Tuberous Sclerosis Information - symptom, cause, treatment of
Tuberous Sclerosis Information
Tuberous sclerosis may occur sporadically or on a familial basis with autosomal dominant inheritance. The responsible gene is located on the long arm of chromosome 9 in at least some cases. Its pathogenesis is unknown. Neurologic presentation is with seizures and progressive psychomotor retardation beginning in early childhood. The cutaneous abnormality, adenoma sebaceum, becomes manifest usually between 5 and 10 years of age and typically consists of reddened nodules on the face (cheeks, nasolabial folds, sides of the nose, and chin) and sometimes on the forehead and neck. Other typical cutaneous lesions include subungual fibromas, shagreen patches (leathery plaques of subepidermal fibrosis, situated usually on the trunk), and leaf-shaped hypopigmented spots. Associated abnormalities include retinal lesions and tumors, benign rhabdomyomas of the heart, lung cysts, benign tumors in the viscera, and bone cysts.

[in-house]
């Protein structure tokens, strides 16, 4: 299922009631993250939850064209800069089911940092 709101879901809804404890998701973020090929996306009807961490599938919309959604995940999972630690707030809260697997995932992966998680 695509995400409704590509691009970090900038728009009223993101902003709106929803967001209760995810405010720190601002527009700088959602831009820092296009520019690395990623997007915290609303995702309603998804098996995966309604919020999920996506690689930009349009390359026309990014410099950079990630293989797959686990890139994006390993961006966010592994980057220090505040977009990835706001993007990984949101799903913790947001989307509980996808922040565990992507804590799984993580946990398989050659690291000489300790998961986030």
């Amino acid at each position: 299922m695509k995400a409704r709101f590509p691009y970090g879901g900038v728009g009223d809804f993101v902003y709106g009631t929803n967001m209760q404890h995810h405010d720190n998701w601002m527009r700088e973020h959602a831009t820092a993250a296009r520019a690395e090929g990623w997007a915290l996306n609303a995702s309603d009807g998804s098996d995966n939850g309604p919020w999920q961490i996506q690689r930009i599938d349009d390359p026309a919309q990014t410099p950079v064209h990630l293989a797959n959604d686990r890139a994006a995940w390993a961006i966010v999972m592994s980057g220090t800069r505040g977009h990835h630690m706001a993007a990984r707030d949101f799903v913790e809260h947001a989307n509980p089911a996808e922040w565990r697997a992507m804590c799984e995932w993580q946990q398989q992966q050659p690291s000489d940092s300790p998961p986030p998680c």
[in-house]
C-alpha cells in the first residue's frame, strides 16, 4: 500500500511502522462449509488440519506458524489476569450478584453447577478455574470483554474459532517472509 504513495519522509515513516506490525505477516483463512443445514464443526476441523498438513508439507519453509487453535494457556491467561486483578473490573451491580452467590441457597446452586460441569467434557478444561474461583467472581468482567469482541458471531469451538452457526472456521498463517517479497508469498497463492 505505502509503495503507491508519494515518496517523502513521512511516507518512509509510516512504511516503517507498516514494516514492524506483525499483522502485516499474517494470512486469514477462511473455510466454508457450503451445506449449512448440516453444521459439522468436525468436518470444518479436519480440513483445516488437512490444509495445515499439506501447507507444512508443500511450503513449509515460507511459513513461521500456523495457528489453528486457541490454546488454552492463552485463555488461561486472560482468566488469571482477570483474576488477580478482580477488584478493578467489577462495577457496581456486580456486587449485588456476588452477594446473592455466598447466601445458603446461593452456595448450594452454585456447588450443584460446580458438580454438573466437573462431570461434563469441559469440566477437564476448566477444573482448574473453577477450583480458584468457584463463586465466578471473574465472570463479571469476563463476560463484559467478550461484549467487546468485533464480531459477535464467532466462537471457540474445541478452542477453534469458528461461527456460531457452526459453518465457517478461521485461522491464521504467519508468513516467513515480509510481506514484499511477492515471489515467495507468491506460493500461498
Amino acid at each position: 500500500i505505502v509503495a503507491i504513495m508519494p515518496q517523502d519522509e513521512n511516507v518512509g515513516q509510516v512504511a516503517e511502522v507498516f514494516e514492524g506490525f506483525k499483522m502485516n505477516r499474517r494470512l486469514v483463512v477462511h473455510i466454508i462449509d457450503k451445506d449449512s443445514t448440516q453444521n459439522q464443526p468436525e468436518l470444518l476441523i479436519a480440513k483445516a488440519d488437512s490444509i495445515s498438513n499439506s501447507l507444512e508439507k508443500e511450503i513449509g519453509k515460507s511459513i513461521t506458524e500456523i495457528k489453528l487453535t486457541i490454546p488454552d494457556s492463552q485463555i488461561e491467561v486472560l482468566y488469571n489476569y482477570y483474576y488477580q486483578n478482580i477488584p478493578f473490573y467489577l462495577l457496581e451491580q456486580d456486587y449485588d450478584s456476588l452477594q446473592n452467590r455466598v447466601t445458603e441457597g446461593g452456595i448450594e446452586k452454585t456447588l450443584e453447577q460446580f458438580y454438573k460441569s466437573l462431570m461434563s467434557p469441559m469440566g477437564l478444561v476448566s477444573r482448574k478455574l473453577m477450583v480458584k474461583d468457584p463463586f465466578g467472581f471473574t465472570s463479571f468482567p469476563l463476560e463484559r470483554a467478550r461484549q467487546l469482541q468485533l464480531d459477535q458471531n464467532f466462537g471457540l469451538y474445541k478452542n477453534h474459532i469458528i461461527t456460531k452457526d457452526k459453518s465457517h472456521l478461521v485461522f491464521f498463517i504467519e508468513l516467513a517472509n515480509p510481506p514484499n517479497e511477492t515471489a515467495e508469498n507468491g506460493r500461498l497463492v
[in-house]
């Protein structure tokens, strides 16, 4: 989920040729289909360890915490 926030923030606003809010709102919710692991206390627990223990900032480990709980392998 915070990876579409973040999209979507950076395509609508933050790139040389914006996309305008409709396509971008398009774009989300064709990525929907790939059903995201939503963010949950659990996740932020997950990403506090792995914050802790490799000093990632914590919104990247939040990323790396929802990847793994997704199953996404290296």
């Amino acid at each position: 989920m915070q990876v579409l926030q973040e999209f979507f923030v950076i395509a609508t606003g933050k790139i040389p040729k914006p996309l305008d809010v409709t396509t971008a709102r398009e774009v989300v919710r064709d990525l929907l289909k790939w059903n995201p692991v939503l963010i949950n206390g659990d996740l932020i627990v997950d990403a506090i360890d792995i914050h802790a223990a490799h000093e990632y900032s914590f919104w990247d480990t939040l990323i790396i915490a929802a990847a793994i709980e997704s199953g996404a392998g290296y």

The disease is slowly progressive and leads to increasing mental deterioration. There is no specific treatment, but anticonvulsant drugs may help in controlling seizures.